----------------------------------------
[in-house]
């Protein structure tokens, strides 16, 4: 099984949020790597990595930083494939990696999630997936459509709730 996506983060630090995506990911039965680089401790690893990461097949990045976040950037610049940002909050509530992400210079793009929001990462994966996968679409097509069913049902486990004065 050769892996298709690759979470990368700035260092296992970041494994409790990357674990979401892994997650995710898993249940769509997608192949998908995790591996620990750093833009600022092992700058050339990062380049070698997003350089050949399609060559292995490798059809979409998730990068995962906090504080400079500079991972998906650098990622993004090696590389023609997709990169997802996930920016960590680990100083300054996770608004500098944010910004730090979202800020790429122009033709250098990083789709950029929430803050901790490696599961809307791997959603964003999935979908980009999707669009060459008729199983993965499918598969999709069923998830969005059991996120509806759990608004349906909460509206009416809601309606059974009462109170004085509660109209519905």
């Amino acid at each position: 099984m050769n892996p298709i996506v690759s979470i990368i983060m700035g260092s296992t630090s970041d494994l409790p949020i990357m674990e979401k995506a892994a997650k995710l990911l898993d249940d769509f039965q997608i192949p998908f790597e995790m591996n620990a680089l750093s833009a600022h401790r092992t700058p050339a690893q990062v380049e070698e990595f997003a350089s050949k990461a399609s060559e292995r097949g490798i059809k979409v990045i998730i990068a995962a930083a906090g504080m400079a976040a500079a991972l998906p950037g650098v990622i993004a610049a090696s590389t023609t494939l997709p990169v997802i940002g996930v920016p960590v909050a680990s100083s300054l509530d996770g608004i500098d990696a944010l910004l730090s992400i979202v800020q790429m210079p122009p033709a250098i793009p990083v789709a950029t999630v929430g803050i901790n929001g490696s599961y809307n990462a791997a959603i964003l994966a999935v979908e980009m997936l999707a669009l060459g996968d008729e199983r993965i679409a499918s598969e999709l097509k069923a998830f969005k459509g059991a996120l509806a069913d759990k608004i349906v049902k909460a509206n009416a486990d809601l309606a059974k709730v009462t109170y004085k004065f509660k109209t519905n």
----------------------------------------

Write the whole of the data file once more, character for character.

[in-house]
């Protein structure tokens, strides 16, 4: 099984949020790597990595930083494939990696999630997936459509709730 996506983060630090995506990911039965680089401790690893990461097949990045976040950037610049940002909050509530992400210079793009929001990462994966996968679409097509069913049902486990004065 050769892996298709690759979470990368700035260092296992970041494994409790990357674990979401892994997650995710898993249940769509997608192949998908995790591996620990750093833009600022092992700058050339990062380049070698997003350089050949399609060559292995490798059809979409998730990068995962906090504080400079500079991972998906650098990622993004090696590389023609997709990169997802996930920016960590680990100083300054996770608004500098944010910004730090979202800020790429122009033709250098990083789709950029929430803050901790490696599961809307791997959603964003999935979908980009999707669009060459008729199983993965499918598969999709069923998830969005059991996120509806759990608004349906909460509206009416809601309606059974009462109170004085509660109209519905």
């Amino acid at each position: 099984m050769n892996p298709i996506v690759s979470i990368i983060m700035g260092s296992t630090s970041d494994l409790p949020i990357m674990e979401k995506a892994a997650k995710l990911l898993d249940d769509f039965q997608i192949p998908f790597e995790m591996n620990a680089l750093s833009a600022h401790r092992t700058p050339a690893q990062v380049e070698e990595f997003a350089s050949k990461a399609s060559e292995r097949g490798i059809k979409v990045i998730i990068a995962a930083a906090g504080m400079a976040a500079a991972l998906p950037g650098v990622i993004a610049a090696s590389t023609t494939l997709p990169v997802i940002g996930v920016p960590v909050a680990s100083s300054l509530d996770g608004i500098d990696a944010l910004l730090s992400i979202v800020q790429m210079p122009p033709a250098i793009p990083v789709a950029t999630v929430g803050i901790n929001g490696s599961y809307n990462a791997a959603i964003l994966a999935v979908e980009m997936l999707a669009l060459g996968d008729e199983r993965i679409a499918s598969e999709l097509k069923a998830f969005k459509g059991a996120l509806a069913d759990k608004i349906v049902k909460a509206n009416a486990d809601l309606a059974k709730v009462t109170y004085k004065f509660k109209t519905n």